Dulce et Decorum Est
Bent double, like old beggars under sacks,
Knock-kneed, coughing like hags, we cursed through sludge,
Till on the haunting flares we turned our backs
And towards our distant rest began to trudge.
Men marched asleep. Many had lost their boots
But limped on, blood-shod. All went lame; all blind;
Drunk with fatigue; deaf even to the hoots
Of gas shells dropping softly behind.
Gas! Gas! Quick boys! - An ecstasy of fumbling,
Fitting the clumsy helmets just in time:
But someone still was yelling out and stumbling,
And flound'ring like a man in fire or lime...
Dim, through the misty panes, and thick green light,
As under a green sea, I saw him drowning.
In all my dreams, before my helpless sight,
He plunges at me, guttering, choking, drowning.
If in some smothering dreams you too could pace
Behind the wagon that we flung him in,
And watch the white eyes writing in his face,
His hanging face, like a devil's sick of sin;
If you could hear, at every jolt, the blood
Come gargling from the froth-corrupted lungs,
Obscene as cancer, bitter as the cud
Of vile, incurable sores on innocent tongues, -
My friend, you would not tell with such high zest
To children ardent for some desperate glory,
The old Lie: Dulce et decorum est
Pro patria mori.
I think it was the image of the man's drowning face that really brought it home to me. Up until then, my notions of warfare were very much based on old war movies, and boys in the playground playing out war fantasies. Ever since then, I've been simultaneously fascinated and horrified by the stories I've read about that particular war, which seems to have been more pointless then most.
Normally on Remembrance Day I tend to think about my dad and fil who were both lucky enough to survive World War 2, but yesterday, I found my thoughts straying to those two great uncles I mentioned in my previous post.
Ernest Ophir Clark (or "Ophie" as he rather sweetly appears on one census when he was small) joined up in 1915, serving in the 5th Battalion of the London Rifle Brigade and died in December 1916. He wasn't killed in battle, but died of an illness (I'm not sure what) that he presumably contracted from being in the trenches. He was 20 years old, and Jemima's third child, and second son, and is buried in Merville Cemetery in France.
Alfred Thomas Clark, enlisted with the Duke of Cornwall's Light Infantry in 1915, but ended up with the Hampshire Regiment. He was Jemima's oldest child, and she must have thought she'd got away with it, as he survived all the way to the last week of the war. He died on 4 November 1918 in the Battle of the Sambre - the same battle Wilfred Owen died in.
Last night we caught a wonderful programme that Jeremy Paxman had made about Wilfred Owen. I knew he had a period suffering from shell shock, but I hadn't realised how thanks to some progressive treatment from the doctor who treated him (normal treatment of shell shock at the time consisted of firing your frontal lobes with electric shocks to reprogramme the brain to get back to battle), he started to write the war poems for which he is remembered today. Neither did I realise how influential Siegfried Sassoon had been on his work. Ironically, Sasssoon ended up in the same hospital because the government didn't want him writing any more anti-war treatises, only for him to influence a poet who went on to write some of the greatest anti-wa r poems ever written.
It was an incredibly moving programme, not least because it was cut through with readings from letters Owen wrote home to his mother and sister, in which he spared no detail of the horror of what was happening. Touchingly, in the last letter he wrote, just before the battle of the Sambre, when he and his men were sitting in a dugout, he talks of the peace he has found with them, and how unafraid he is, though the battle rages above him.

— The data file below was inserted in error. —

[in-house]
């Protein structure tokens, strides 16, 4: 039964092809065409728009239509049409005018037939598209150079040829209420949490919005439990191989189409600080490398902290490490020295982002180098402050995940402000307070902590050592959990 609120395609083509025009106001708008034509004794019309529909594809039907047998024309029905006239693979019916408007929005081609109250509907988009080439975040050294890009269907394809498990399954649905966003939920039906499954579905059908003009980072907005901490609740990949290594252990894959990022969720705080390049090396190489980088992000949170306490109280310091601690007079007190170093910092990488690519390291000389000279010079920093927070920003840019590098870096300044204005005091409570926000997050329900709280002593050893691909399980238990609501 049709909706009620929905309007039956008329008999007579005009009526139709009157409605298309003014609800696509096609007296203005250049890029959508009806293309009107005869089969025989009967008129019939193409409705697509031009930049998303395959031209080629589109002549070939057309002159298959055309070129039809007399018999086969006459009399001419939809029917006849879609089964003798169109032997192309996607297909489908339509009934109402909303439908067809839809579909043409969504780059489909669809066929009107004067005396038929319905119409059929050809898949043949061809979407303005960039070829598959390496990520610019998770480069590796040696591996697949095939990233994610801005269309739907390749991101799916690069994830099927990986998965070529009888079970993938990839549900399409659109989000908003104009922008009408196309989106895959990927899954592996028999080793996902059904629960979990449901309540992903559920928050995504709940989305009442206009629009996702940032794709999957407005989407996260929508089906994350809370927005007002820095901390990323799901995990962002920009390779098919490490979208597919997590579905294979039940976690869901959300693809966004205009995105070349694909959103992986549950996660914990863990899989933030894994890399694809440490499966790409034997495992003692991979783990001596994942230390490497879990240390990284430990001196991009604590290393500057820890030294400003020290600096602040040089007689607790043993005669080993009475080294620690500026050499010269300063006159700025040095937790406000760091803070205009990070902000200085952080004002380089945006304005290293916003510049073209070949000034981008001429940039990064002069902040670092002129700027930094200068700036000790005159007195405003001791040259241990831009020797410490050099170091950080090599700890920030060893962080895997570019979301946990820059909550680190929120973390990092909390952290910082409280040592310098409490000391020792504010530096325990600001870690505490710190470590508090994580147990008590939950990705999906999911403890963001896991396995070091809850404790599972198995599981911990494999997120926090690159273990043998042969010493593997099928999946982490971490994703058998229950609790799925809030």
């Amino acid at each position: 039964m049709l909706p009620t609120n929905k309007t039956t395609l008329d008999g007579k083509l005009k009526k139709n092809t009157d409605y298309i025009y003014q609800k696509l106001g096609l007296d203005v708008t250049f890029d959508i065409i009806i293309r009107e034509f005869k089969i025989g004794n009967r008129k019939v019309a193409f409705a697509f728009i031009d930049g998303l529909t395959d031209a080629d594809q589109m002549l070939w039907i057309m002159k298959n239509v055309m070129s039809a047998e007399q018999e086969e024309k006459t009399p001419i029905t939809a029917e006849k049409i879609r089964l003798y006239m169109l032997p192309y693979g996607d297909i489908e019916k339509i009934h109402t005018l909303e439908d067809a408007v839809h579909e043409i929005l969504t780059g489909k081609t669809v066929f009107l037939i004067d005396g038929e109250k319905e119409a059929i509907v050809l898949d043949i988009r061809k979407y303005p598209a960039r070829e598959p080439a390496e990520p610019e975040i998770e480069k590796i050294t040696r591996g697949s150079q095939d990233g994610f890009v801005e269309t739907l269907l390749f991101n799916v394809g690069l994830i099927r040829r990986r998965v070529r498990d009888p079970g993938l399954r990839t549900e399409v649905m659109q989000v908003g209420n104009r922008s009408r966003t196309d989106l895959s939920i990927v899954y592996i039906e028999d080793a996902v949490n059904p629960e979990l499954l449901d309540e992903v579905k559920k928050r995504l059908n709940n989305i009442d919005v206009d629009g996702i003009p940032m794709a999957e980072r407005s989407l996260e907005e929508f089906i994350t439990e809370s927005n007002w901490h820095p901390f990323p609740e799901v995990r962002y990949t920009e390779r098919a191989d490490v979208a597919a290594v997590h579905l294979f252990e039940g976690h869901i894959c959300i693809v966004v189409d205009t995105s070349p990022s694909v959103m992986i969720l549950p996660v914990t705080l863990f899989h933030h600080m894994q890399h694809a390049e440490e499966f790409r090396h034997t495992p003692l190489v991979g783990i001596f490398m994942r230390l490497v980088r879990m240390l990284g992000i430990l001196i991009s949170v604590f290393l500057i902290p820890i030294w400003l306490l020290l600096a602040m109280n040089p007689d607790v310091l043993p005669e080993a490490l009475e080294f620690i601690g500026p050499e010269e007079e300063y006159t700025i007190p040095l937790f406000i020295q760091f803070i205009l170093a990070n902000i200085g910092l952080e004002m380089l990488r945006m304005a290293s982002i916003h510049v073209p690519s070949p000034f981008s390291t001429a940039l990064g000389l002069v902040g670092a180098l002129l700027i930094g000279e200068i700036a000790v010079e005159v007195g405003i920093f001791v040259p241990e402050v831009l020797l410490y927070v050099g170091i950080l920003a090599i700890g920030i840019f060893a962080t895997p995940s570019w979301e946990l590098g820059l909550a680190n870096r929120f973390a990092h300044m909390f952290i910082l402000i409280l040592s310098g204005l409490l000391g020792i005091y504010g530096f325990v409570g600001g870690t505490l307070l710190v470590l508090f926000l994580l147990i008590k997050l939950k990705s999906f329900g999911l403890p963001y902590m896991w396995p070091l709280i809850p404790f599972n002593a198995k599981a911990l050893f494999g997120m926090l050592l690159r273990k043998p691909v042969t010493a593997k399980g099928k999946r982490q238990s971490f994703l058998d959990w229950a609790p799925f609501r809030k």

The Battle of the Sambre was the last offensive of World War 1. The aim was to take the German line on the other side of the Sambre-Oise Canal. But as the British approached to put up temporary bridges, they came under heavy fire - and it was in that bombardment Wilfred Owen (and I'm guessing Alfred too) lost his life. Tragically, Owen's mother got the news as the bells were ringing to announce the armistice. He was, by all accounts exceptionally brave, having opted to go back to the War so he could keep reporting how it was through his poetry, and was posthumously awarded the Military Cross.
Alfred on the other hand, as far as I know, didn't have an exceptional war, and won no medals that I know of. His loss though, for his mother and family must have been equally catastrophic. I found myself wondering about how he and Ernest would have been, had they lived. I knew all their surviving siblings: Mabel(May) my grandmother, her sister Madge, and youngest brother Herbert. I recall them all with much affection, though May died when I was relatively young. It seems strange to think there were two other great uncles whom I might also have known. And that is the tragedy of World War 1 for so many families, no one in the country was unaffected by it. Owen's phrase "the pity of war" was an apposite one.
Another great poem speaks to me of their loss. It's an almost tender lament for the loss of so much of the nation's youth. Read it, remember, and weep.
Anthem for a Doomed Youth
What passing-bells for these who die as cattle?
-Only the monstrous anger of the guns.
Only the stuttering rifles' rapid rattle
Can patter out their hasty orisons.
No mockeries now for them; no prayers nor bells;
Nor any voice of mourning save the choirs, -
The shrill demented choirs of wailing shells;
And bugles calling them from sad shires.
What candles may be held to speed them all?
Not in the hands of boys, but in their eyes
Shall shine the holy glimmers of goodbyes.
The pallor of girls' brows shall be their pall;
Their flowers the tenderness of patient minds,
And each slow dusk a drawing-down of blinds.